I did a google search on this topic and didn't find an answer, so apologies
if this question has been asked a million times before.
We recently had some brick and flagstone patio installed in addition to our
existing flagstone patio. The brick near the firepit and built in BBQ that
were installed at the same time has some efflorescence, presumably from the
concrete leaching into it (from the BBQ/firepit installs). The mason tried
to clean it with muriatic acid, but it didn't work. I know about the
efflorescence treatments and plan to try that. Is that the best way to deal
with this problem?
After getting the brick clean, we want to seal the brick and flagstone.
What is a good brand of sealer? I know to avoid Thompson's. We would like
the wet look. Will this make the surface slippery to walk on?
Also, one of the newly installed flagstones is flaking. Is this a problem
that requires the piece to be replaced? None of the others are doing this,
including the already existing ones.
Thanks a million for any advice.
I too have had efflorescence on a brick path where ground water from a
nearby bank has seeped under the brick, through the crushed rock underlay,
then up thru the brick, evaporating and leaving a calcium crust. Part of the
problem is near surface ground water, which you may have, and part could be
due to the material he used to place the flags on. The crust may or may not
be due to other installs nearby. Might want to check your drainage, as this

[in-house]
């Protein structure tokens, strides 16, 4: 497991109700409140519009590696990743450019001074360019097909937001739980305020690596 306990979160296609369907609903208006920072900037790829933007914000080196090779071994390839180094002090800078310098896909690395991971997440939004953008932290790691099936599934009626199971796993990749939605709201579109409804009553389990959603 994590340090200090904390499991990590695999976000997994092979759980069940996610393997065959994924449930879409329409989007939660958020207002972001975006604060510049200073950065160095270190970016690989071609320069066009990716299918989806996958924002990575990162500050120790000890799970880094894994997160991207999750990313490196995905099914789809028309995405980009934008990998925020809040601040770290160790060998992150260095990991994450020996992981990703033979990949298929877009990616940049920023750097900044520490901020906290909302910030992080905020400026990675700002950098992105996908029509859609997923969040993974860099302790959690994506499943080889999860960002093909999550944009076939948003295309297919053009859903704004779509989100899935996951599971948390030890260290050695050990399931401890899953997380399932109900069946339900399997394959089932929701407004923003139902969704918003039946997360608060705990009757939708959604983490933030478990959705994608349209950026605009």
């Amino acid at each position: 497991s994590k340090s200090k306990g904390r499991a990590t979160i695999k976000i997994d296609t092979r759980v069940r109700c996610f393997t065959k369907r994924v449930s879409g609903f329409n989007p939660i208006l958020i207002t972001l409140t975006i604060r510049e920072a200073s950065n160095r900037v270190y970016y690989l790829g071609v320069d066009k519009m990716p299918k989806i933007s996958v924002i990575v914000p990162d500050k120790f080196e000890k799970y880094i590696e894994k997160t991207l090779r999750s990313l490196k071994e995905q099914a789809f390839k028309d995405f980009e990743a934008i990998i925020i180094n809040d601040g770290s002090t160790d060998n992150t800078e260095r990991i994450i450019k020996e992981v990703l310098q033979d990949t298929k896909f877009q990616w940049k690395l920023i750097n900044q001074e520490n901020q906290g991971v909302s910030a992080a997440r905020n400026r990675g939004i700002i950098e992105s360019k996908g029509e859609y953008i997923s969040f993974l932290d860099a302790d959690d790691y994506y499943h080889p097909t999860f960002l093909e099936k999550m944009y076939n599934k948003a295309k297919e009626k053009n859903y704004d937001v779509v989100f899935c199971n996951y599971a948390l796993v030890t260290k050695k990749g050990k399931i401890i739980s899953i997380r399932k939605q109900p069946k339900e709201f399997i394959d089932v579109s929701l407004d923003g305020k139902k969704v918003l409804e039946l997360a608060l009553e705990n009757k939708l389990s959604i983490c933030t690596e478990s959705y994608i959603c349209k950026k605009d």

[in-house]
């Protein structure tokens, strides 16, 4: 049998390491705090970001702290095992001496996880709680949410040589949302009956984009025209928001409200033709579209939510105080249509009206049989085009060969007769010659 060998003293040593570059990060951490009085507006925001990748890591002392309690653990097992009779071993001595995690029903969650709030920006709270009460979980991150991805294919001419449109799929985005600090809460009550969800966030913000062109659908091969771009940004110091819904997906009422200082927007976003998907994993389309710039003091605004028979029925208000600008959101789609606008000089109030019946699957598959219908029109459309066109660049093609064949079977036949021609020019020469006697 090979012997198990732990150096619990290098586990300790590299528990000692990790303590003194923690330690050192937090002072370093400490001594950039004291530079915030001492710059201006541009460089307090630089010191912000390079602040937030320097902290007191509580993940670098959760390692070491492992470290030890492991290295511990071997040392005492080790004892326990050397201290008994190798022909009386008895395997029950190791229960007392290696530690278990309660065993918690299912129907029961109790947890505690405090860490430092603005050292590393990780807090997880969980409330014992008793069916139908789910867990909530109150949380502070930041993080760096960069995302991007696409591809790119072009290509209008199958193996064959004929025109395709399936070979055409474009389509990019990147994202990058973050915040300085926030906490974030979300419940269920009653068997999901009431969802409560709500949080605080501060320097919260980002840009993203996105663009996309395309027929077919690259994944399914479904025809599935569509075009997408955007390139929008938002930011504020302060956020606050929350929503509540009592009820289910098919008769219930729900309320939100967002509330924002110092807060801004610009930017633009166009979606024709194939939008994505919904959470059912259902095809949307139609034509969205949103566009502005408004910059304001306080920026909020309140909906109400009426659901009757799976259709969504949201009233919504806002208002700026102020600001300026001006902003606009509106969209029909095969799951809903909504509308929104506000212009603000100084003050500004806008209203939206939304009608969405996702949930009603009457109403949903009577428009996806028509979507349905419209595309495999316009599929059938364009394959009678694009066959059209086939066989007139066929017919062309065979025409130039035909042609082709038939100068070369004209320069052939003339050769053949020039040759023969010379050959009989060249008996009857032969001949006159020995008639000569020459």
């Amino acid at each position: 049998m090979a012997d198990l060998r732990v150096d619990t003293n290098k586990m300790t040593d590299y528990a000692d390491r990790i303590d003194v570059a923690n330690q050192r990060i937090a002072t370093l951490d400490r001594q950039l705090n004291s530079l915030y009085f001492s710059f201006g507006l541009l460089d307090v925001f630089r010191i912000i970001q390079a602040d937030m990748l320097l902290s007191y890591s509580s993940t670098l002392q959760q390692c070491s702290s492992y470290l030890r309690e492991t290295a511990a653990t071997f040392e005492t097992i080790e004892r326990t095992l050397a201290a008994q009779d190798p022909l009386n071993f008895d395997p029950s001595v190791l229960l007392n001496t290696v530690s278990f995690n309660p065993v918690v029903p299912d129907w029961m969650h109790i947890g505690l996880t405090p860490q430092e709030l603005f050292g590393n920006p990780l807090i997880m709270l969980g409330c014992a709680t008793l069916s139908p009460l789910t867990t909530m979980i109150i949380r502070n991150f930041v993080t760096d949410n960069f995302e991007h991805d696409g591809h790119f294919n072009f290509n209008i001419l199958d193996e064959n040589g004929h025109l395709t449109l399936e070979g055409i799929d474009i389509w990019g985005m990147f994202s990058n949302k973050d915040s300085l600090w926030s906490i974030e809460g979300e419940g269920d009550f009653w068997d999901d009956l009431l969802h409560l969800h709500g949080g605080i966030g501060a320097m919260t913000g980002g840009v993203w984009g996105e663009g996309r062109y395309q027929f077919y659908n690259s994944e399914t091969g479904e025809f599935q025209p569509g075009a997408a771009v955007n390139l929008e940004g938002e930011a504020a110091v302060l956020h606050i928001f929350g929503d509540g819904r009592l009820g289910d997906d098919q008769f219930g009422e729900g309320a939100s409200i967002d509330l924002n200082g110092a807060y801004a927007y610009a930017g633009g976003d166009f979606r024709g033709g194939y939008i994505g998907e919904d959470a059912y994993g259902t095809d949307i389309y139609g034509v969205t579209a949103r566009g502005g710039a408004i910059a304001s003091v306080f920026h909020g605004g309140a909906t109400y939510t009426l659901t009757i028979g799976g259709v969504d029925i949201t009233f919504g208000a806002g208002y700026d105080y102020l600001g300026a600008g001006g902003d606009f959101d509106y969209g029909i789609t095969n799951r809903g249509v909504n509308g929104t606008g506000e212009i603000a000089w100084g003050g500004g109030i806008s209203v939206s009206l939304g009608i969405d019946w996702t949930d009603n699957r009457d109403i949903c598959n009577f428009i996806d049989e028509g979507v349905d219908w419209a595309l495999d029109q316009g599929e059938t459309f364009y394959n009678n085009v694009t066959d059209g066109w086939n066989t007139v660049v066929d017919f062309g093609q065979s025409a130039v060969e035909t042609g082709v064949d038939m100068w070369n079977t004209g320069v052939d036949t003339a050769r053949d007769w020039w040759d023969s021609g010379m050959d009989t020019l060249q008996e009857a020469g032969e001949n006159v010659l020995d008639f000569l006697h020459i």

kind of deposit may be difficult to control with sealers, as it is only
symtomatic solution, not root cause.
Re the flaking flagstone, I wonder whether the contractor bought real
flagstone, which is usually extremely hard quartzite or meta-sandstone, that
shoud literally ring when hit with a hammer. Flaking, or a sort of
thump/thud sound when you tap it, could be a softer rock, like shale or
siltstone, which is prone to quick weathering and crumbling. Check out where
he got the material, and inquire of the supplier what it actually is.
primarily sand. We are in the desert, and managed to avoid getting the
caliche soils (not that sand is great, but better than caliche). I don't
think surface groundwater is a problem either. The landscaping contractor
was pretty sure that the brick being laid right along with the construction
of the bbq, firepit, and a bench, was the source of the effervescence. He
also said it would go away over time, which seems to be in line with some
other stuff I've read. The effervescence is in the brick only, btw, not the
As far as whether it is real flagstone, that's a good question. It is
exactly the same stuff that was already here, and that is used in abundance
here in Arizona. However, maybe what they call "flagstone" here is really
not. I'll give it the hammer test. I know it tends to flake and chip a
fair amount, as I've seen this problem just about everywhere I see the
Well, we'll try to clean it with the stuff I mentioned and see how that
Any recommendations for a sealer?
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